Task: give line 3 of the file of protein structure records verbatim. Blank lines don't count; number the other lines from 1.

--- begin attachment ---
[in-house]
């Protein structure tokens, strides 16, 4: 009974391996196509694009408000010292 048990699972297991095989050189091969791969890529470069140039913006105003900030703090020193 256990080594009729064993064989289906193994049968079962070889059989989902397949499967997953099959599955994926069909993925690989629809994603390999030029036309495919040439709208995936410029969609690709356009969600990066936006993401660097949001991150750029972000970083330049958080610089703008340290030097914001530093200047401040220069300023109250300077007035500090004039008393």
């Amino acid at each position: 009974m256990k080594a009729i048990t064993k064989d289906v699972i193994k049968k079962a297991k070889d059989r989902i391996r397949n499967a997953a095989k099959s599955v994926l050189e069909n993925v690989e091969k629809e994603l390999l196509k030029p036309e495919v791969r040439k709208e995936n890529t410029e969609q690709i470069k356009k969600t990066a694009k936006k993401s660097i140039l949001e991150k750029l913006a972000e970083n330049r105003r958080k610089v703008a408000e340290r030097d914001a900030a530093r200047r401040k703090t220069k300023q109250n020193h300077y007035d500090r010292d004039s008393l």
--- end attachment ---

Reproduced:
């Amino acid at each position: 009974m256990k080594a009729i048990t064993k064989d289906v699972i193994k049968k079962a297991k070889d059989r989902i391996r397949n499967a997953a095989k099959s599955v994926l050189e069909n993925v690989e091969k629809e994603l390999l196509k030029p036309e495919v791969r040439k709208e995936n890529t410029e969609q690709i470069k356009k969600t990066a694009k936006k993401s660097i140039l949001e991150k750029l913006a972000e970083n330049r105003r958080k610089v703008a408000e340290r030097d914001a900030a530093r200047r401040k703090t220069k300023q109250n020193h300077y007035d500090r010292d004039s008393l």